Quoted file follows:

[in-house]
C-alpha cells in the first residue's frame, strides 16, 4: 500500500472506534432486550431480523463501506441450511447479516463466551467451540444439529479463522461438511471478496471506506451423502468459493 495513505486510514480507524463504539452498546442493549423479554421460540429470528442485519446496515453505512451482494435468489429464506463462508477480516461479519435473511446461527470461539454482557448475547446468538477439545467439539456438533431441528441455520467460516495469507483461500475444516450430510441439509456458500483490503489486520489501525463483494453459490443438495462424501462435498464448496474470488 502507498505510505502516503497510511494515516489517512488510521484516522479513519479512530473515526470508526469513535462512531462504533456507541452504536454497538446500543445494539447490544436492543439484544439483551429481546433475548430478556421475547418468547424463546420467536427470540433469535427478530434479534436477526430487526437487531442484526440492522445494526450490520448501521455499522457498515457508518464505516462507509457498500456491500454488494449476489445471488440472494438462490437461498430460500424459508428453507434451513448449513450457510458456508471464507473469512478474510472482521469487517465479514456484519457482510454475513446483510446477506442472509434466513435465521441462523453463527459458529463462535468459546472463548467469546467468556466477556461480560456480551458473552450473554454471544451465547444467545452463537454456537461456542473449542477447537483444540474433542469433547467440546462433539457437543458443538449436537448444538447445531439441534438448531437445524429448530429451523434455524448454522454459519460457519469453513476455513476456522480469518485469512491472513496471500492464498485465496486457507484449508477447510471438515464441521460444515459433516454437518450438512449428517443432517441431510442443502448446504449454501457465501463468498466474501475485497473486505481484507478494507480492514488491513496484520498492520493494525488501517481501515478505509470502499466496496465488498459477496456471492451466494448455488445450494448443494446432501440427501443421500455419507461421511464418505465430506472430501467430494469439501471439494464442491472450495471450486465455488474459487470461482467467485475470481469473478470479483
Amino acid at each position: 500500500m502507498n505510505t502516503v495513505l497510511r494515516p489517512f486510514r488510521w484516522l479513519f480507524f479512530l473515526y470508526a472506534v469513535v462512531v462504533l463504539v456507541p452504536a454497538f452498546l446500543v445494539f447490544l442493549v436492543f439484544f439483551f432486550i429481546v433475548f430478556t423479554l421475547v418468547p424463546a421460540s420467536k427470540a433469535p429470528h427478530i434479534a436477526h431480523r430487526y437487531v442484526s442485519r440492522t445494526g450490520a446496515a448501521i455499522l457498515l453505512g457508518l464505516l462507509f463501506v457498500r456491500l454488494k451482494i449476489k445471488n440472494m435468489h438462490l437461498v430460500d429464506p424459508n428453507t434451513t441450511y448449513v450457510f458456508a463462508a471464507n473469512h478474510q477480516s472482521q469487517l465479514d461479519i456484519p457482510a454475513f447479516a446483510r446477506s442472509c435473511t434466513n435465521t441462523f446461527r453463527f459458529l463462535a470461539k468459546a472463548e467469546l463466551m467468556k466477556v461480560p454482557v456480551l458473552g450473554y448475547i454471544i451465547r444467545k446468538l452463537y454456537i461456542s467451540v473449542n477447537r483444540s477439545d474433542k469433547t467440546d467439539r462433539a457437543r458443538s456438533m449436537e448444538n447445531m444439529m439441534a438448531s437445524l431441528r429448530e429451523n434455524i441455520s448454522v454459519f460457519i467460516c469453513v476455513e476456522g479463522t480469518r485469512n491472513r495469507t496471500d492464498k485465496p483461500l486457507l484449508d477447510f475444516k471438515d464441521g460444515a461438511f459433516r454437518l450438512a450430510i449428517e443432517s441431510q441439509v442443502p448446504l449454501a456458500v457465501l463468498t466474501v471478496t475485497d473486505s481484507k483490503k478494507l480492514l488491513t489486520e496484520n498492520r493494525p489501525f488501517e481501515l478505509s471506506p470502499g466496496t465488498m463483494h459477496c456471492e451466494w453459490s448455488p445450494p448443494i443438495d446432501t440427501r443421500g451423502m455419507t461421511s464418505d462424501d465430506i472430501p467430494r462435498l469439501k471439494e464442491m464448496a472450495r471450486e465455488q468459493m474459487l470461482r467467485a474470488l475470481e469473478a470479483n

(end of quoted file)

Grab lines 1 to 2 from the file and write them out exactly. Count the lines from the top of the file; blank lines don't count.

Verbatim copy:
[in-house]
C-alpha cells in the first residue's frame, strides 16, 4: 500500500472506534432486550431480523463501506441450511447479516463466551467451540444439529479463522461438511471478496471506506451423502468459493 495513505486510514480507524463504539452498546442493549423479554421460540429470528442485519446496515453505512451482494435468489429464506463462508477480516461479519435473511446461527470461539454482557448475547446468538477439545467439539456438533431441528441455520467460516495469507483461500475444516450430510441439509456458500483490503489486520489501525463483494453459490443438495462424501462435498464448496474470488 502507498505510505502516503497510511494515516489517512488510521484516522479513519479512530473515526470508526469513535462512531462504533456507541452504536454497538446500543445494539447490544436492543439484544439483551429481546433475548430478556421475547418468547424463546420467536427470540433469535427478530434479534436477526430487526437487531442484526440492522445494526450490520448501521455499522457498515457508518464505516462507509457498500456491500454488494449476489445471488440472494438462490437461498430460500424459508428453507434451513448449513450457510458456508471464507473469512478474510472482521469487517465479514456484519457482510454475513446483510446477506442472509434466513435465521441462523453463527459458529463462535468459546472463548467469546467468556466477556461480560456480551458473552450473554454471544451465547444467545452463537454456537461456542473449542477447537483444540474433542469433547467440546462433539457437543458443538449436537448444538447445531439441534438448531437445524429448530429451523434455524448454522454459519460457519469453513476455513476456522480469518485469512491472513496471500492464498485465496486457507484449508477447510471438515464441521460444515459433516454437518450438512449428517443432517441431510442443502448446504449454501457465501463468498466474501475485497473486505481484507478494507480492514488491513496484520498492520493494525488501517481501515478505509470502499466496496465488498459477496456471492451466494448455488445450494448443494446432501440427501443421500455419507461421511464418505465430506472430501467430494469439501471439494464442491472450495471450486465455488474459487470461482467467485475470481469473478470479483